“It seemed fitting to be decolonizing through the body because so much of that has been embodied. And really in a colonial lens, the body is seen as lesser than the mind,” Magãlhes said. “So to decolonize all of that would mean to actually place the body as an important vehicle for knowledge generation and for understanding ourselves and each other.”
The dance class began with a talking circle where each student spoke about their personal experiences as a woman of color and expressed why they attended the event. The dancing started with a series of yoga positions, gradually increasing in intensity. Magãlhes focused on different parts of the body throughout the program, isolating the upper and lower halves of the body in partner exercises. There was an equal mix of individuals freestyling their own movements, both individually and with a partner, as well as the entire group following a choreography led by Magãlhes.
“The event wasn’t what I expected, but in the best way,” Gonzalez said. “I think I learned a lot and it was a very emotional experience. There are moments where the collective energy was overwhelming and it’s not something that I can do justice by just explaining how it felt. It was profound and made me want to cry at times.”
According to Rivera, this type of physical movement holds different therapeutic benefits from traditional therapy practices. Rivera wanted to provide women of color on campus with different options of therapy practices, because people may not know that there are different healing methods.
“If you want to talk about something, great! If you want to kind of move through something, great! The same thing doesn’t work for everyone,” Rivera said. “And the way that movement or that physical expression of pain or emotion or trauma can help is that those things are not always the most organized in our minds. We can’t always describe them in a way that makes sense. We can’t always even access them with words, but sometimes the body can.”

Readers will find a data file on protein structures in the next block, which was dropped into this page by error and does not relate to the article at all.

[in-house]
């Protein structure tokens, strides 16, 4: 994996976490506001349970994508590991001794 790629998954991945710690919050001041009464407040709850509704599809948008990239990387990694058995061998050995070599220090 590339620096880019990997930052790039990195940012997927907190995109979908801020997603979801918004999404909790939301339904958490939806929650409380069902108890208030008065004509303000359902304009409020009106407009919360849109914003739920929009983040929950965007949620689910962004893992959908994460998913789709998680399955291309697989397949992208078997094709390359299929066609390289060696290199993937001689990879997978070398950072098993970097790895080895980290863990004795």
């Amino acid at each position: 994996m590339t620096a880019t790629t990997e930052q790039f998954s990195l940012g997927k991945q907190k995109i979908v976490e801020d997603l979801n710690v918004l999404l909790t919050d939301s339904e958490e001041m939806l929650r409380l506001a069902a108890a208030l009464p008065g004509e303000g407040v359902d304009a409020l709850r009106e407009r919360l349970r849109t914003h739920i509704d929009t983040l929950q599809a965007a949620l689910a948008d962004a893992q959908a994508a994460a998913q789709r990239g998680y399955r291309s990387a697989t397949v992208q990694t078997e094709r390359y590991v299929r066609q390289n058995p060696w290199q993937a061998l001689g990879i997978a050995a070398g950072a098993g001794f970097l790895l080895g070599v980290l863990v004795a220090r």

Rivera hopes that this is just the beginning; she encourages students to come forward with any programming ideas and to advocate for what is lacking in terms of supportive resources on campus. Rivera believes engaging with marginalized students at Occidental is the best way to create the most comprehensive programs. Both Rivera and Magãlhes expressed their desire for this space to communicate to women of color on campus that they are both seen and heard.
“Obviously I don’t know your struggle, you don’t know mine, and yet we share so many similarities,” Magãlhes said. “So allowing space for the diversity of our struggles, because we’re not a homogeneous group, [allows us] to witness each other in our differences as well.”
Gonzalez believes this is a strong first step toward creating more spaces for women of color, and she looks forward to the continuation of programs like “Decolonize Your Body.”
“Any other self-care events that acknowledge that we have different experiences on this campus because of our identities would be so validating,” Gonzalez said. “To have those communities be strong enough that they will continue every year and to be something that we can tell prospective students would be ideal.”
An earlier version of this article contained a photo with a caption that incorrectly described Marina Magalhães as a Brazilian spiritual dance instructor. Magalhães identifies as a dance-and-change maker who works with ancestral Latinx dances.